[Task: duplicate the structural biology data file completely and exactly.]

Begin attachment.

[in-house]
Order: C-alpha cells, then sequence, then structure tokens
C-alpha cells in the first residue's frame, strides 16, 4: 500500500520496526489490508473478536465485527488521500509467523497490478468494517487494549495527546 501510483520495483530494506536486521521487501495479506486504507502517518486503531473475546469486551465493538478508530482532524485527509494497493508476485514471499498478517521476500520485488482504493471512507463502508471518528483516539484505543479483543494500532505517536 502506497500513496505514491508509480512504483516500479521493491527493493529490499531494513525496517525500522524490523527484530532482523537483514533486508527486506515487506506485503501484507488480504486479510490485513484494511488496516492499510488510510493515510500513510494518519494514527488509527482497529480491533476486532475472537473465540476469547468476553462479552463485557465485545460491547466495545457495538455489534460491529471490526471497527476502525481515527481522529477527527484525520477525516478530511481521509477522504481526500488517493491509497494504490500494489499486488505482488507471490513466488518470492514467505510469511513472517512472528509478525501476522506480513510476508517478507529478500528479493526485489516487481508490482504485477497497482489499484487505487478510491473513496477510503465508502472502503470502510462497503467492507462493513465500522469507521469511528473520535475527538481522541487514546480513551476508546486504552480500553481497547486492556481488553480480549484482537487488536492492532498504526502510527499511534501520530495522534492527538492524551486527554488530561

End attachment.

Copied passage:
[in-house]
Order: C-alpha cells, then sequence, then structure tokens
C-alpha cells in the first residue's frame, strides 16, 4: 500500500520496526489490508473478536465485527488521500509467523497490478468494517487494549495527546 501510483520495483530494506536486521521487501495479506486504507502517518486503531473475546469486551465493538478508530482532524485527509494497493508476485514471499498478517521476500520485488482504493471512507463502508471518528483516539484505543479483543494500532505517536 502506497500513496505514491508509480512504483516500479521493491527493493529490499531494513525496517525500522524490523527484530532482523537483514533486508527486506515487506506485503501484507488480504486479510490485513484494511488496516492499510488510510493515510500513510494518519494514527488509527482497529480491533476486532475472537473465540476469547468476553462479552463485557465485545460491547466495545457495538455489534460491529471490526471497527476502525481515527481522529477527527484525520477525516478530511481521509477522504481526500488517493491509497494504490500494489499486488505482488507471490513466488518470492514467505510469511513472517512472528509478525501476522506480513510476508517478507529478500528479493526485489516487481508490482504485477497497482489499484487505487478510491473513496477510503465508502472502503470502510462497503467492507462493513465500522469507521469511528473520535475527538481522541487514546480513551476508546486504552480500553481497547486492556481488553480480549484482537487488536492492532498504526502510527499511534501520530495522534492527538492524551486527554488530561